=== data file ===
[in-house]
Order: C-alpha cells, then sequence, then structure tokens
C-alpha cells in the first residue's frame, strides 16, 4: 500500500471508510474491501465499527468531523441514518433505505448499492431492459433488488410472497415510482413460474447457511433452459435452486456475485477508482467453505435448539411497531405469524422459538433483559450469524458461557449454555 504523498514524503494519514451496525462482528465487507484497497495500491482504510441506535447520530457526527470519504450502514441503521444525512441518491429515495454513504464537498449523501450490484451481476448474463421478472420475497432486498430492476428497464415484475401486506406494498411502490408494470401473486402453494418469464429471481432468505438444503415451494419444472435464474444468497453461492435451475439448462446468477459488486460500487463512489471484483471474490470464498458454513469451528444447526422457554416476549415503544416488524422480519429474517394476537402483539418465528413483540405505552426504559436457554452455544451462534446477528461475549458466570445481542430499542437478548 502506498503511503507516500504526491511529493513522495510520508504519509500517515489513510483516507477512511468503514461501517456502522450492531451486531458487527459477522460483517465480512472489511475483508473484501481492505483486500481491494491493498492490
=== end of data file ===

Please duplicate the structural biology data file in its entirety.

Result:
[in-house]
Order: C-alpha cells, then sequence, then structure tokens
C-alpha cells in the first residue's frame, strides 16, 4: 500500500471508510474491501465499527468531523441514518433505505448499492431492459433488488410472497415510482413460474447457511433452459435452486456475485477508482467453505435448539411497531405469524422459538433483559450469524458461557449454555 504523498514524503494519514451496525462482528465487507484497497495500491482504510441506535447520530457526527470519504450502514441503521444525512441518491429515495454513504464537498449523501450490484451481476448474463421478472420475497432486498430492476428497464415484475401486506406494498411502490408494470401473486402453494418469464429471481432468505438444503415451494419444472435464474444468497453461492435451475439448462446468477459488486460500487463512489471484483471474490470464498458454513469451528444447526422457554416476549415503544416488524422480519429474517394476537402483539418465528413483540405505552426504559436457554452455544451462534446477528461475549458466570445481542430499542437478548 502506498503511503507516500504526491511529493513522495510520508504519509500517515489513510483516507477512511468503514461501517456502522450492531451486531458487527459477522460483517465480512472489511475483508473484501481492505483486500481491494491493498492490